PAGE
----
HONOLULU — On Tuesday, the state House held a virtual meeting to discuss how early-learning programs in Hawai’i have been affected by the COVID-19 pandemic.
Lauren Moriguchi, director of the Executive Office on Early Learning, said the public prekindergarten program’s capacity has been reduced to protect staff and students.
“As we ensure that teachers and educational assistants can safely care for and educate our 4-year-olds in person, our enrollment this year is at 55% of what our capacity would have been without the pandemic,” she said.
Moriguchi said there are three ongoing challenges that students, teachers and parents face this year in early-learning programs:
• Managing emotional and physical well-being with less social connection and support while providing a learning environment that young children need within an evolving landscape;
• Providing a level and depth of professional-learning-related guidance, coaching and mentoring, particularly for new schools and new teaching staff;
• Engaging in collaboration and coordination, particularly with complex, multi-dimensional work.
“We are working to transition the few remaining virtual public prekindergarten classes to in-person learning,” Moriguchi said. “Specifically, we are looking to move (to) 85 % to 95% (in-person learning) in January. So we are looking for all but one school offering in-person learning on campus during the third quarter.”
COVID-19 impact on public charter schools
Yvonne Lau, interim executive director of the Charter School Commission, discussed how the pandemic has impacted the state’s pubic charter schools.
There are currently 20% fewer seats available to meet physical-distancing requirements, sid Lau. And there has been a nearly-30% decrease in enrollment this school year compared to last school year.
In addition, 18 of 20 students who have exited the program did so due to the fear of COVID-19.
Lau said of the classrooms providing face-to-face instruction, 66% are operating at reduced hours. And despite COVID-19, schools are maintaining one teacher and one educational assistant per class.
As of today, 70% of the state public charter school students are in virtual instruction, 18% are face-to-face learning and 12% are in hybrid learning, a mixture of in-person and distance-learning.
“For the majority of our classrooms, they are working with a virtual learning model, and as we know for our youngest learners, this is quite the challenge,” Lau said. “At the heart of that challenge, our teachers are really doing amazing jobs of piecing that together and teaching in ways that they had not been prepared for.”
Some of the challenges Lau said she sees in charter schools include that the substitute-teacher pool has been reduced significantly, and that COVID-19 has impacted the schools’ ability to create routines for students.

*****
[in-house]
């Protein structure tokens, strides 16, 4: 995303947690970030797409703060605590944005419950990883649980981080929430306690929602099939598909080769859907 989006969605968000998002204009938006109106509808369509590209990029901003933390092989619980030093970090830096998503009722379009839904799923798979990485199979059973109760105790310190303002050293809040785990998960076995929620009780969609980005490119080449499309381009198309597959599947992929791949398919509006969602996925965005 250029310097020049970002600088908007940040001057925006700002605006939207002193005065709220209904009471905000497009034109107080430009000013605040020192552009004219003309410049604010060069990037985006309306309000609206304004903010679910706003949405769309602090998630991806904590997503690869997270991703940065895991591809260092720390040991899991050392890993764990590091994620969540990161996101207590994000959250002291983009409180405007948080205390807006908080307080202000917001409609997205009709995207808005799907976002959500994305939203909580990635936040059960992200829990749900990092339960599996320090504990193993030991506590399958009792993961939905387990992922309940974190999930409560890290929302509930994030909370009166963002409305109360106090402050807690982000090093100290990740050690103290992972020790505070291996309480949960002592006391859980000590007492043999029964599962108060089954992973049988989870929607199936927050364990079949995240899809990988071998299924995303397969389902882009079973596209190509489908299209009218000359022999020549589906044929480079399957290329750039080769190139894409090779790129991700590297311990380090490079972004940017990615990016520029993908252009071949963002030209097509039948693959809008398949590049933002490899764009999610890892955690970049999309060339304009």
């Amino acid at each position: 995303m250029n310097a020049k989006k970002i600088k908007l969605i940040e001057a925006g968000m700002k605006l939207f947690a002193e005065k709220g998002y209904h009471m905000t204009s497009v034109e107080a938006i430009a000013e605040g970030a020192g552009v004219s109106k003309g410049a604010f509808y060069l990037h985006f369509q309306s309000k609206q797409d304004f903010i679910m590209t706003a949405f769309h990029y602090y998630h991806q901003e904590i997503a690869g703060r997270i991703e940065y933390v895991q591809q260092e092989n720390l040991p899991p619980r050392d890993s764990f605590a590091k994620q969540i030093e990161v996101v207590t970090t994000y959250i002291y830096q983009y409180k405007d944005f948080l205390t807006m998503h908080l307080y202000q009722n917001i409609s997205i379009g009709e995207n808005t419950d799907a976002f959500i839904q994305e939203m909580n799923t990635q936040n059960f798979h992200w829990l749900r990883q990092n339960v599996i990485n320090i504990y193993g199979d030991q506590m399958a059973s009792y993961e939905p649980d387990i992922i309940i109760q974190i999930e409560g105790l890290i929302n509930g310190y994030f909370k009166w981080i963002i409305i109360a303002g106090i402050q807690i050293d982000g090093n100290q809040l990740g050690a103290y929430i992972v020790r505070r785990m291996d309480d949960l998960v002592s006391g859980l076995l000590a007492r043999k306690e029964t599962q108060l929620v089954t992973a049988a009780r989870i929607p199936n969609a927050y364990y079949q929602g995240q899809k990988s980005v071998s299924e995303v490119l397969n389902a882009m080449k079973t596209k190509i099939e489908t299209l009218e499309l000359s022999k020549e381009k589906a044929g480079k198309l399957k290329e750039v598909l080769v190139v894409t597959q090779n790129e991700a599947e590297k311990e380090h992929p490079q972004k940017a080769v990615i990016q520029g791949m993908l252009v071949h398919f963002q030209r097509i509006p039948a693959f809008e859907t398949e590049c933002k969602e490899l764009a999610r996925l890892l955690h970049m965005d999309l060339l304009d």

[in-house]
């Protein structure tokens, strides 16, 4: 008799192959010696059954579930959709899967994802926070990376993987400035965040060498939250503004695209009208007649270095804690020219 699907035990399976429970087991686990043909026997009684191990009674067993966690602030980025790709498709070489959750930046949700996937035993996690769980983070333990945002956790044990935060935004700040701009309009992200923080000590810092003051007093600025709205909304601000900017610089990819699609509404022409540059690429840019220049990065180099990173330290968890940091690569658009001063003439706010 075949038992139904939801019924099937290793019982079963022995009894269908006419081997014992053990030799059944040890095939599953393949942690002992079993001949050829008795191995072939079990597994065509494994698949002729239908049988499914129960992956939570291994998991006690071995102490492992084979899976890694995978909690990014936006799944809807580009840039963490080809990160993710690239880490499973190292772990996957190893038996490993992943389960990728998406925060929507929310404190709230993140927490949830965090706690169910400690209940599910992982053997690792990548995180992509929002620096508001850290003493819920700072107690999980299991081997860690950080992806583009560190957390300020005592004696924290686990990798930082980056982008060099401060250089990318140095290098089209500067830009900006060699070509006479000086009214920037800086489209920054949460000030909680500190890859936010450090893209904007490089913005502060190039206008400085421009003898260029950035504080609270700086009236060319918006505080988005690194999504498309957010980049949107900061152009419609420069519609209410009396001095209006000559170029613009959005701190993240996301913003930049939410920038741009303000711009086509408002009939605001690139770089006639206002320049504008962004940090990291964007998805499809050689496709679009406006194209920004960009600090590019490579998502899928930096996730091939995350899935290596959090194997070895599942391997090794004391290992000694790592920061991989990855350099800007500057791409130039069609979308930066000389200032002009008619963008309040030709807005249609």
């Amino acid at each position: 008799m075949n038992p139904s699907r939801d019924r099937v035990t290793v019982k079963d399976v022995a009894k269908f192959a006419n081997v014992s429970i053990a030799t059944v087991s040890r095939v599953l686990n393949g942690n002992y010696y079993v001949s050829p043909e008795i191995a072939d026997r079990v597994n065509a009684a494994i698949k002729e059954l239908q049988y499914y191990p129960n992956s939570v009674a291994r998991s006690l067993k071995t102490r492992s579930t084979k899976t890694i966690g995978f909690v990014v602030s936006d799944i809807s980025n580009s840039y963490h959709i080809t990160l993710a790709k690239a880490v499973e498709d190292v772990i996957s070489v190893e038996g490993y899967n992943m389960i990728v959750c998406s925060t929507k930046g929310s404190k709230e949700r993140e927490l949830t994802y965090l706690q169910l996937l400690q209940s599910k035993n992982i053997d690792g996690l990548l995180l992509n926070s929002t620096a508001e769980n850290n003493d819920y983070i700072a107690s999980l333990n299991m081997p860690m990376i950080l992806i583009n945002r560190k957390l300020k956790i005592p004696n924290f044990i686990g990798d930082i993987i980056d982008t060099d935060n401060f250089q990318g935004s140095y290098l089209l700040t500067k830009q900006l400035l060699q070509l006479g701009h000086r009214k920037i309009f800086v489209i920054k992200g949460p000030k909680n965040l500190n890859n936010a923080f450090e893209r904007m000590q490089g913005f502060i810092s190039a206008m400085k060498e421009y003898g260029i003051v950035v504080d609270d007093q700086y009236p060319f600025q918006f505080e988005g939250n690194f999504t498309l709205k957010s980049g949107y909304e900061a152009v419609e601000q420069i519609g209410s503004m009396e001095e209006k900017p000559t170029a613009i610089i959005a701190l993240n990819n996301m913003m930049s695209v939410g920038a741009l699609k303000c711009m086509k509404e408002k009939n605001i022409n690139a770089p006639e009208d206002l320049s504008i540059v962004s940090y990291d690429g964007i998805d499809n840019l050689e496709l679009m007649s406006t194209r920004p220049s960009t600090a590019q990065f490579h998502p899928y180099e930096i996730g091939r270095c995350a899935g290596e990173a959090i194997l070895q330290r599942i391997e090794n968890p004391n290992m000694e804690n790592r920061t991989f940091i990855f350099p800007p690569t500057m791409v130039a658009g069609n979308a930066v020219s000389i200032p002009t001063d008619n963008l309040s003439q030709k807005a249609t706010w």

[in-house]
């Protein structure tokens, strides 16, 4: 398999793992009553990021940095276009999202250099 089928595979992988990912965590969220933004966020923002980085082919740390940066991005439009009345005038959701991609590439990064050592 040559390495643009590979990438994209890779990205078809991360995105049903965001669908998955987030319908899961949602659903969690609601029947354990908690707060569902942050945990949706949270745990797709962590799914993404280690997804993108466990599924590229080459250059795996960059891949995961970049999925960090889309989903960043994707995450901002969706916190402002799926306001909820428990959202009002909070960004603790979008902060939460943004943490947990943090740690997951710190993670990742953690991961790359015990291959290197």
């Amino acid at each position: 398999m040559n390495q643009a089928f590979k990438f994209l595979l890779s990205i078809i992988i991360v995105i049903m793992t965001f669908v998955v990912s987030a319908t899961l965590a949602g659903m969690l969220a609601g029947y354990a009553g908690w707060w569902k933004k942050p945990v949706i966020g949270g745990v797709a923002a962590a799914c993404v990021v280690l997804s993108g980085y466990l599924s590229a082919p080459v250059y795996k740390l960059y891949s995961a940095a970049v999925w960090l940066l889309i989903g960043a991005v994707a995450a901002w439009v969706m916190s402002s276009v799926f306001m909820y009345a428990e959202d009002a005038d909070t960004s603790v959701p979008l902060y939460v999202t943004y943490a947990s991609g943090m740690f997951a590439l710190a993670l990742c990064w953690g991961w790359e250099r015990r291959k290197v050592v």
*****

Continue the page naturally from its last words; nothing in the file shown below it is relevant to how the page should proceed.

COVID-19 impact on Head Start programs
Ben Naki, vice president of early childhood education programs at Head Start, said Head Start focuses services on children of low-income families and is designed to address children and families’ emotional, social health, nutritional and psychological needs. Services are centered around the child, but encompass the entire family.
Naki said Early Head Start is for families with children under the age of 3, including prenatal mothers, whereas Head Start is for families with children ages 3 to 5 years old, with an emphasis on children preparing to enter kindergarten.
“Early Head Start and Head Start programs throughout the state promote each child’s individual development through services that support early learning, health and family well-being,” Naki said.
On Kaua‘i, Child & Family Service is the only entity providing Head Start and Early Head Start programs.
Naki said Kaua‘i has four Head Start centers, but only two are currently open, with 45 students being taught in-person, 20 students taught virtually and 11 children served via home-based learning (virtually or in-person).
There are no Early Head Start centers open on Kaua‘i. Currently, 35 students are being served via home-based services, virtually or in-person.
Naki discussed the challenges that Early Head Start and Head Start faced during the pandemic: “The readiness of staff to resume in-person services, coverage because all of our agencies have been under the guide if they are not feeling well or people in their house are not feeling well, we ask them not to come to work. Of course, that will impact the ability to provide coverage in our classrooms,” Naki said.
Lack of qualified staff is another concern. “We are having to deal with not a lot of people applying for jobs.”
Other COVID-19 impacts
Other challenges that HS and EHS providers face during the pandemic are childcare options for staff; logistical concerns involving meeting the needs of families despite remote learning; partner organizations’ readiness of their facilities; connecting with families remotely and virtually; recruitment of new families; and meeting federal standards effectively, he said.
Cathy Betts, director of the state Department of Human Services, and Dana Balansag, child-care-program administrator of DHS, also spoke during the session. For more information, see earlylearning.hawaii.gov/eoel-public-prekindergarten-program/.
Stephanie Shinno, features, education, business and community reporter, can be reached at 245-0424 or firstname.lastname@example.org.